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10 Famous Restaurant Dishes That You Can Make at Home

By on October 6, 2016

I’ll never forget the first time that I had Zuni Café’s roast chicken. One lonely Sunday, a friend and I decided to indulge in a late lunch at the iconic San Francisco restaurant. We almost didn’t order the chicken, because we were worried it wouldn’t live up to the hype—it’s probably the most legendary chicken dish in the nation and has been since Judy Rodgers put the wood-burning oven roast chicken, which comes with a bread salad, on the menu 29 years ago. However, curiosity won us over, and we asked for the dish that takes an hour to make. We couldn’t believe how good it was, mind-blowing really, and just the sort of soulful comforting dish that two single girls needed.

Since then, I have returned to Zuni countless times and always order the chicken. I also like to make the recipe at home. Although I don’t have the Zuni cookbook, the recipe has been published by magazines and is easily found on the Internet. There’s something so special about making a celebrated restaurant dish in the comforts of your own home. If you’ve never done it before, I highly recommend you do. Read on for the chicken recipe and 10 other famous restaurant dishes to master on your own.

PHOTO: Quentin Bacon for Food & Wine

There are several tricks to making this chicken. First you have to find the smallest bird possible—ask the butcher in advance. Secondly, you have to season the chicken with salt and pepper the night before you make it. Don’t skip this step! It will not be as delicious as the restaurant’s if you do.

The Zuni Cafe Cookbook by Judy Rodgers ($25)

Spago’s Smoked Salmon Pizza

PHOTO: Andrea Bricco for Glamour

Did you know that Wolfgang Puck is credited with introducing Americans to the concept of gourmet pizza? In 1982, at his restaurant Spago in Beverly Hills, the chef topped a thin-crusted pizza dough with dill cream, smoked salmon, and caviar. The pizza was a sensation and is still served to this day. It’s also always on the menu at the Governors Ball, the official after-party of the Academy Awards.

Wolfgang Puck Cookbook by Wofgang Puck ($25)

Momofuku’s Pork Belly Buns

PHOTO: A Table For Two

One year when I was at the Food & Wine Classic in Aspen, I went to a party catered by chef David Chang of Momofuku. No one could stop talking about—or eating—the revolutionary pork belly buns he was serving. Today the appetizer is a much-mimicked classic.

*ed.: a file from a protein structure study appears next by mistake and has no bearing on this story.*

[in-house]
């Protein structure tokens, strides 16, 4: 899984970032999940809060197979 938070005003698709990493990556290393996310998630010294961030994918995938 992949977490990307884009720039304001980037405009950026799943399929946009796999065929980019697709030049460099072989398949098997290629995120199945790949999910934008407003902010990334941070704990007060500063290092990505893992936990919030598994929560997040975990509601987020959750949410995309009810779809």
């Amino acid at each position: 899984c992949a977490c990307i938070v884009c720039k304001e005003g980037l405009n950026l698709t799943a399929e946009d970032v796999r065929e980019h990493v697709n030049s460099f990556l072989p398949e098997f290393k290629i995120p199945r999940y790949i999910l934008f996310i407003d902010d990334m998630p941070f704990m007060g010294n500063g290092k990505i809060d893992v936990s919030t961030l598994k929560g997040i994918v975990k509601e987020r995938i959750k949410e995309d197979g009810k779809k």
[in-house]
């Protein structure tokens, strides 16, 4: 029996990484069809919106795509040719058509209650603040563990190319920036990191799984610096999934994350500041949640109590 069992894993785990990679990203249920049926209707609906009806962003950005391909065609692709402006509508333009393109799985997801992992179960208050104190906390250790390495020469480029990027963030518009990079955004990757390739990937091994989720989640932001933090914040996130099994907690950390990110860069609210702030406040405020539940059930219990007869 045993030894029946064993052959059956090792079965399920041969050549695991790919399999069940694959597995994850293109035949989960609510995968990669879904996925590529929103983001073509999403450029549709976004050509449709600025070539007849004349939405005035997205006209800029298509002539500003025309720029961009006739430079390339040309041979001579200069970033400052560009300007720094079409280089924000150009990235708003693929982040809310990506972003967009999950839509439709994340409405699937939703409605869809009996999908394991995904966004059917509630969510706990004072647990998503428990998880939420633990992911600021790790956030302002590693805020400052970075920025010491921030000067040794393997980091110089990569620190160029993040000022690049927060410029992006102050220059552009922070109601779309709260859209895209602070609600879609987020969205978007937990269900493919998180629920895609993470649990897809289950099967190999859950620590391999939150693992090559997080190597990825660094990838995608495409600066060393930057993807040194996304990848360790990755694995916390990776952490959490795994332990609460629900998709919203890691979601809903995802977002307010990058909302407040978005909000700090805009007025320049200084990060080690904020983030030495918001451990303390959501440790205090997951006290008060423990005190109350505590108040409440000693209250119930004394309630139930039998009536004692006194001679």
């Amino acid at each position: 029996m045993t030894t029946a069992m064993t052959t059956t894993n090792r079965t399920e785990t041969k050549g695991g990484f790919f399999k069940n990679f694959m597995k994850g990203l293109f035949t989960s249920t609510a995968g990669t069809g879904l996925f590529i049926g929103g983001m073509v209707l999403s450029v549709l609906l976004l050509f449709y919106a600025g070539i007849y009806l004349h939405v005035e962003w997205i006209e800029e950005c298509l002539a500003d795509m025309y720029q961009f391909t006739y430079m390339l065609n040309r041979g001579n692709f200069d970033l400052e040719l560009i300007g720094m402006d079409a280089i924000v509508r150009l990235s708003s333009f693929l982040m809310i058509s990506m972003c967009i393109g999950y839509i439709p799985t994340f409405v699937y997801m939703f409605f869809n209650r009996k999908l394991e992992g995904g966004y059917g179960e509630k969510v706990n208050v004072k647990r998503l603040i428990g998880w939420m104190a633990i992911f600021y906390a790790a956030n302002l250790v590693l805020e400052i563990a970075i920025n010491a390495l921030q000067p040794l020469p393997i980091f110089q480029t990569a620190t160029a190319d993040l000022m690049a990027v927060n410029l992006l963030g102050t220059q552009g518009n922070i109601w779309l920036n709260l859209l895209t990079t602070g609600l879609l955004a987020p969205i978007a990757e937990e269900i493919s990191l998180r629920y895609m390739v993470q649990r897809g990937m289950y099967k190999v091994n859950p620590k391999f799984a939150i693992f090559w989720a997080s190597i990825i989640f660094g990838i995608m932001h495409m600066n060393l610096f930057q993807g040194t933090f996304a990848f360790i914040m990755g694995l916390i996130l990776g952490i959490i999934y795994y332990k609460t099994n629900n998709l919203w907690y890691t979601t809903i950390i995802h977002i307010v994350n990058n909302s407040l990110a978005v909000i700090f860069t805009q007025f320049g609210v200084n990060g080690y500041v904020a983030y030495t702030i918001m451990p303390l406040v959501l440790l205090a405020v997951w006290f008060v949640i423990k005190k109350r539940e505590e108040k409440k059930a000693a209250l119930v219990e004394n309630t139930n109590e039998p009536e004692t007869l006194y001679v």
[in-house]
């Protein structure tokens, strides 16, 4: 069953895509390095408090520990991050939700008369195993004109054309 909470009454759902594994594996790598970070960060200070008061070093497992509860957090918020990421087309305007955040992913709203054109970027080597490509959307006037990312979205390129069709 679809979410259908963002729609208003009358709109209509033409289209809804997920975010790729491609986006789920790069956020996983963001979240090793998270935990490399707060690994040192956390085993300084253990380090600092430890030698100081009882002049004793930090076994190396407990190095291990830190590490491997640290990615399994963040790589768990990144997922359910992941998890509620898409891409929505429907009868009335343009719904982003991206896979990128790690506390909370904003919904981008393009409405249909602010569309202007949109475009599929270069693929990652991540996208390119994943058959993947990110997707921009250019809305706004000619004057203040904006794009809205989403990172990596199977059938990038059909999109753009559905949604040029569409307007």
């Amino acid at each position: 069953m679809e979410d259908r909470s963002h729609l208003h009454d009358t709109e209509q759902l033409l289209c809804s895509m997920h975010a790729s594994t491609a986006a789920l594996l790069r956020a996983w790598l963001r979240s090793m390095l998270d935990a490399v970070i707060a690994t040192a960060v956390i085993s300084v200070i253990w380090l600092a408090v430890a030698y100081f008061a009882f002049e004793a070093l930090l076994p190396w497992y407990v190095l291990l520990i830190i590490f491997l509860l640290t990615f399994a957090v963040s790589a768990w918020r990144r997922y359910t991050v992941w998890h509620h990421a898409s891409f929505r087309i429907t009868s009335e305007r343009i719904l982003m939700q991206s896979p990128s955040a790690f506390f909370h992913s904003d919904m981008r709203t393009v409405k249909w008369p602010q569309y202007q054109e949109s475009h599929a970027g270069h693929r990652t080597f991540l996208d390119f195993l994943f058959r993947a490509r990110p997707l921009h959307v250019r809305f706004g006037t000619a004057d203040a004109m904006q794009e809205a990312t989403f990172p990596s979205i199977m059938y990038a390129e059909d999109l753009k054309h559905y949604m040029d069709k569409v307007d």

Momofuku by David Chang ($28)

Nobu’s Miso Cod

PHOTO: The Kitchn

The secret to making Nobu Matsuhisa’s famed miso cod? Three days of marinating! That’s how long you’re required to soak the cod in the miso, mirin, and sake mixture. The elegant fish preparation is worth the wait.

Nobu: The Cookbook by Nobuyuki Matsuhisa ($28)

Antoine’s Oysters Rockefeller

PHOTO: Food52

Antoine’s is a legendary restaurant that’s been serving French-Creole cuisine in New Orleans since 1840. However, it didn’t put oysters Rockefeller on the menu until 1899. Although the exact recipe is a closely guarded secret, this variation of the classic oyster preparation is wildly delicious.

Antoine’s Restaurant Cookbook by Roy F. Guste Jr. ($19)

Petit Trois’s Omelet

PHOTO: Michael Graydon + Nikole Herriott for Bon Appétit

Petit Trois was named one of Bon Appétit’s top 10 restaurants in 2015. The Los Angeles hot spot is a French bistro from celebrity chef Ludo Lefebvre. Although it’s only been around for a few years, Petit Trois’s perfect omelet is already a much sought-after signature dish. It’s filled with Boursin, France’s equivalent of Velveeta.

LudoBites by Ludovic Lefebvre ($21)

Jean-Georges’s Molten Cake

PHOTO: Jean Georges

While practically every restaurant in America has a chocolate lava cake on the menu, the chocolate delight was originally created by chef Jean-Georges Vongerichten at his namesake restaurant. The cakes were a mistake: Vongerichten pulled them from the oven too early and was surprised to find an oozing, lava-like center. The rest is culinary history.

Jean-Georges by Jean-Georges Vongerichten ($16)

Barbuto’s Roast Chicken With Salsa Verde

PHOTO: Eric England for Nashville Scene

Another famous chicken dish comes from Jonathan Waxman’s New York restaurant, Barbuto. “Everybody and their sous-chef has tried to copy my chicken, and I’m very happy about that,” Waxman told Tasting Table. “All chefs steal. We’re plagiarists at heart, and imitation is the sincerest form of flattery, right?” What makes the pan-roasted chicken dish so sensational is the tangy green sauce made with anchovies, capers, and lots of finely minced herbs.

A Great American Cook by Jonathan Waxman ($31)

The Slanted Door’s Shaking Beef

PHOTO: Anna Williams for Food & Wine

The Slanted Door is a San Francisco institution from chef Charles Phan, and its most popular dish is the delicious Shaking beef. Phan says that he learned about the dish on his first visit to Vietnam. “I had the dish at this empty restaurant. We take something simple and classic and make it more about the local ingredients and the local farmers here. The dish gets better using better ingredients.” According to Eater, the restaurant sells so many orders of the dish that it spends roughly $380,000 yearly on beef for the Shaking dish alone.

The Slanted Door by Charles Phan ($27)

Chez Panisse’s Goat Cheese Salad

PHOTO: Thomas J. Story for Kitchen Gypsy

Alice Waters is the grandmother of California cuisine, and one of her restaurant’s most iconic dishes is the goat cheese salad. It’s a sophisticated and simple dish that involves a crispy warm disk of French goat cheese and the freshest greens around.

Chez Panisse Café Cookbook by Alice L. Waters ($29)

What signature restaurant dishes do you make at home?


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